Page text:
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Bike Animal Crashes
Strategy for animals is hard. Animals are unpredictable, often well camauflaged, and don't know the rules of the road.
We can't prevent or control animal interactions, and a deer impact can be fatal.
Our best bet with animals is to be aware of the sorts of places and times animals are more likely to be foud, to be extra vigilant for animals, to slow down and maybe cover the brakes.
The most frequent animal problem is deer, elk, moose and caribou. We have heard of issues with alligators, snakes and land-crabs. Squirrels, cats and small animals can also be a problem. A different category of animal crashes involve carnivores, principally loose dogs but possibly panthers, mountain lions and other predators. In parts of the country, cattle and sheep range freely and can get on the road, or herders use public roads to move stock.
Every biker knows someone who has had a large herbivore crash, or has had close calls. We think this is a bigger issue than many allow for. See David Hough's "Proficient Motorcycling" for an excellent treatment of animal hazards. We also like Motorcyclecruiser.com's article from 2009.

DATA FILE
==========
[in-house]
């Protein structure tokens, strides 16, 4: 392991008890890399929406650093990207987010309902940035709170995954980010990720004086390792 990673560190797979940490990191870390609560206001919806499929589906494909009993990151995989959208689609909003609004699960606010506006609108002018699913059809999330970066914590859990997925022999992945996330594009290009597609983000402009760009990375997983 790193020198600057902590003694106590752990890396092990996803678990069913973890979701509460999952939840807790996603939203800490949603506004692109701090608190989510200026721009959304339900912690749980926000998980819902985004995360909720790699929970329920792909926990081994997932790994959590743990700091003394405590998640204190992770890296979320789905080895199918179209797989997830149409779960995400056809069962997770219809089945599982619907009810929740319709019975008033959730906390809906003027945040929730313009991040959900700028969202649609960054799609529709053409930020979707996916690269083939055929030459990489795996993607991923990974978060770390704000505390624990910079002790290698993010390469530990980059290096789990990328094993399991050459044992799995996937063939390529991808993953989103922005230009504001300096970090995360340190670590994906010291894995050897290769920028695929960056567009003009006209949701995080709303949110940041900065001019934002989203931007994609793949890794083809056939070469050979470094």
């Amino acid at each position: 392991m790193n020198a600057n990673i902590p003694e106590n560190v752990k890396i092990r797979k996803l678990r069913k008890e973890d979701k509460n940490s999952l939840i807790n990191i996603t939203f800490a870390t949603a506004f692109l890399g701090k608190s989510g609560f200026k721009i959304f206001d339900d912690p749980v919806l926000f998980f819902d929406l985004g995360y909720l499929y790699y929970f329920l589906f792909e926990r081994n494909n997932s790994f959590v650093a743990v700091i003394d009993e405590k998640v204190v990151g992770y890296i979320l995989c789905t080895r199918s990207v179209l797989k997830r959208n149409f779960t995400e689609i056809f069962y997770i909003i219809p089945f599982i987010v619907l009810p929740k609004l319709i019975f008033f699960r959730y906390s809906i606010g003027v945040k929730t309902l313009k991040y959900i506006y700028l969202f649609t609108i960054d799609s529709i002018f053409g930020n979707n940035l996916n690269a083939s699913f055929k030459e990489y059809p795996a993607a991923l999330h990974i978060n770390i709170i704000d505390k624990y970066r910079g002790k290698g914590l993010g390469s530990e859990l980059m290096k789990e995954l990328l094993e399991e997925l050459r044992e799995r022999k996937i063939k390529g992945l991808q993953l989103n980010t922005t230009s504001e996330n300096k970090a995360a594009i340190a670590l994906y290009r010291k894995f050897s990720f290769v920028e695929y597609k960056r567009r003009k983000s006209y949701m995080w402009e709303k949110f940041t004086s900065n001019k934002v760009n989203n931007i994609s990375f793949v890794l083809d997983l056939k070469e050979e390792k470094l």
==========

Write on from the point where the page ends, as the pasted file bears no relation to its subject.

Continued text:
Animal Crashes: the facts
We consider large herbivores, principally white-tailed deer, mule deer and moose to be the most lethal animal crash causation.
The Hurt study, because it was done in an urban area (Los Angeles) where deer are rare, did not report deer crashes. We think if it had included a rural area or one of the top 10 deer crash states, that the conclusions on animal crashes would have been very different.
We like DeerCrash.com as a comprehensive resource on the dangers of deer. It has a lot of statistics and tables about deer crashes in general, which includes all vehicle types.
Top 10 states for deer crash fatalities, all vehicle types, 2008.